And the 2013 Teacher of the Year is…

Apr 23, 2013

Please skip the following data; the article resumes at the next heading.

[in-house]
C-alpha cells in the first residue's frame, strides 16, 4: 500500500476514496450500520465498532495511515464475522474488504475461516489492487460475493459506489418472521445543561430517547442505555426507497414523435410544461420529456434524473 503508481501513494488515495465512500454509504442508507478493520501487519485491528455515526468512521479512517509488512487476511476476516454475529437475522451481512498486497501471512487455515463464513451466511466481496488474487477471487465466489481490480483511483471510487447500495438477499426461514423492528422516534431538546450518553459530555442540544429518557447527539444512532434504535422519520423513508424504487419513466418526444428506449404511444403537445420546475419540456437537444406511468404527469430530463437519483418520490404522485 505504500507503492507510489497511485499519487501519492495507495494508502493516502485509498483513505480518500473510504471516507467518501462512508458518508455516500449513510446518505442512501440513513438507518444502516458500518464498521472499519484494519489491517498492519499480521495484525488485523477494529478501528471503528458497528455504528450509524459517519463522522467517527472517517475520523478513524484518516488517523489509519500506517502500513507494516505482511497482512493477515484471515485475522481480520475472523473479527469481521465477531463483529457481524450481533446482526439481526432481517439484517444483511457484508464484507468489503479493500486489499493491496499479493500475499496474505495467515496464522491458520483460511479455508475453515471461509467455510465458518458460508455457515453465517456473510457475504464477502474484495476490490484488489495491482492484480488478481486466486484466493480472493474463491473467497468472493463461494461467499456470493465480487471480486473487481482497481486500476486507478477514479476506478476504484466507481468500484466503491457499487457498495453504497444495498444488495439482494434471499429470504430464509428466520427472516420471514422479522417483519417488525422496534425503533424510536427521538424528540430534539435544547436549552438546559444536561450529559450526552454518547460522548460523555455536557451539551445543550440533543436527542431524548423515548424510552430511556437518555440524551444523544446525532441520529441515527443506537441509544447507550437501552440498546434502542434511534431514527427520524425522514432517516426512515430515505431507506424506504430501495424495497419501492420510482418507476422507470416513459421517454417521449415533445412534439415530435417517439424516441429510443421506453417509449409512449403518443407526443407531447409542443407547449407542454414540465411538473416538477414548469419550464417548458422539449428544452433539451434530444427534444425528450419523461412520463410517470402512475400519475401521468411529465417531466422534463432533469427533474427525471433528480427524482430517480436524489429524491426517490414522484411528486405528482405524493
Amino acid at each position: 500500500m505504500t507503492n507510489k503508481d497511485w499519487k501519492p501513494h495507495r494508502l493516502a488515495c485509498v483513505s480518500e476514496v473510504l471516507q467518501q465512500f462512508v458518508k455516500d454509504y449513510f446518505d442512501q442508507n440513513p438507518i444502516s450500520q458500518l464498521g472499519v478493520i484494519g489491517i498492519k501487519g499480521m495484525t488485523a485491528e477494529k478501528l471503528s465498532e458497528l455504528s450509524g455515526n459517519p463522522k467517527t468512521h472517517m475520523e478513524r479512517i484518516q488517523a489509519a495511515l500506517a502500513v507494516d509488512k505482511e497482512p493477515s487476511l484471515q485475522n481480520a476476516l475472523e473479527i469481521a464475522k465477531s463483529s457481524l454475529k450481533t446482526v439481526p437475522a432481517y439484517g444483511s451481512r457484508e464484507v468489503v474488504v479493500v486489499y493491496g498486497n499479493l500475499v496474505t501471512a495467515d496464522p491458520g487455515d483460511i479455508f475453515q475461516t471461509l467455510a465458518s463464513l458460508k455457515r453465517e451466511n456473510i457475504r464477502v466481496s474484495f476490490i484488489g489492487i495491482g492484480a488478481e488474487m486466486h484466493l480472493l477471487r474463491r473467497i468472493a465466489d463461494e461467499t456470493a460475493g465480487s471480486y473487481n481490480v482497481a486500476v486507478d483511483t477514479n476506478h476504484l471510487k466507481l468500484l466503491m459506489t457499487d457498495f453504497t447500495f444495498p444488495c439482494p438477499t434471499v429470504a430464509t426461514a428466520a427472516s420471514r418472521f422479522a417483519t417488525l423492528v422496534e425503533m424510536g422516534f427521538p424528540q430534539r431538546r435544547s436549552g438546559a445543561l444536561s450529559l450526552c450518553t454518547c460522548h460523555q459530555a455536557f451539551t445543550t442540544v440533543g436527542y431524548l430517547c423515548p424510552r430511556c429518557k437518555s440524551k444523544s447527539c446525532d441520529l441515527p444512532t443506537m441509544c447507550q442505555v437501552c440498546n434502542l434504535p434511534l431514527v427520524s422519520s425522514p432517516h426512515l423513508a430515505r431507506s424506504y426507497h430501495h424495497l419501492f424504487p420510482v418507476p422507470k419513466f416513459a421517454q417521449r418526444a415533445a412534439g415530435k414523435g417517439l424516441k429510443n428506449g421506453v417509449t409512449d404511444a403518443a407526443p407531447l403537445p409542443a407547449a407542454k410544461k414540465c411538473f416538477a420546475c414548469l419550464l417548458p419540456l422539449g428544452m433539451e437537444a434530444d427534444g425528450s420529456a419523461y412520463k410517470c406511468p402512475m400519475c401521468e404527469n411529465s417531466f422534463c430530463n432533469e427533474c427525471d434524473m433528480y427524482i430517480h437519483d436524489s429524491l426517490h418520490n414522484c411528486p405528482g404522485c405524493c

…high school science teacherJeff Charbonneau, fromZillah, Washington! Here’s what you need to know about the 63rd National Teacher of the Year (aside from that fact that he’s a pro when it comes to teaching): Charbonneau has been teaching for 12 years, he teaches engineering, physics, and chemistry, and he’s the founder and director of the Zillah Robot Challenge, an awesome robotics competition for students. Congratulations to Jeff for his outstandingachievement. At Scholastic, we know there is nothing more valuable than a great teacher. That said, I thought it would be interesting to ask mycolleagueswho they would nominate for this distinguished award, if they could. It seems like everyone has had that one incredible teacher, who was maybe a little quirky, a littlefierce or a little crazy, but led the classroom with gusto, made you laugh,think, and question what you were learning. Most important, this person taught in a way that made you feel like you were being lifted right out of your chair. I’m lucky enough to have had many teachers that fit thisdescription. Some I am still in touch with and some I’ve only vague recollections of, but they each contributed to my education in a meaningful way. If I had to nominate one of them for teacher of the year, it would be Mr. Dougherty, my 11th and 12th grade English teacher. He was wonderful in so many ways, but there was one thing he did that has stayed with me since: he read to my English class out loud. On the floor, in a circle, in the middle of our classroom. At least once a week we’d pile onto the tiny rug in our classroom (even the giant football playerswouldcram on), and he’d read to us from whatever book we were reading as a class. I loved it. Lauren would nominate her8th grade English Teacher, Ms. Russell. “I fell in love with writing right around the time I had her as a teacher. She really encouraged me, made learning fun, and went above and beyond to support my desire to learn,” says Lauren. Alex would nominate herEnglish teacher (sensing a theme here?) from middle school, Ms. Crain. “She is a teacher I will never forget,” says Alex. “Not only was she an excellent English teacher, she also encouraged me to join the yearbook team, a club she oversaw. She fostered my love for writing and taking photos, which I carried on through high school—eventually becoming the editor-in-chief of the yearbook. Today, I am fortunate to still be in touch with Ms. Crain.” Suzanne wouldnominate Mrs. Newman, her fifth-grade teacher, even though she’s no longer with us. “Mrs. Newman was extremely kind and often read aloud to us, which was THE BEST THING EVER,” says Suzanne. “I can still remember her reading Farmer Boy by Laura Ingalls Wilder. Almanzo’s family worked very hard all day, and they had corresponding appetites. Hearing about the apple turnovers andpancakes with maple syrup and freshly-churned butter always made me hungry. My siblings and many of our friends also had—and loved—Mrs. Newman. As a result, whenever her niece, one of my best friends, comes to a party at our house she’s treated like a celebrity.” Who would you nominate for Teacher of the Year? Share it with us here and on Twitter, using #ThankaTeacher! image viacristiancarrara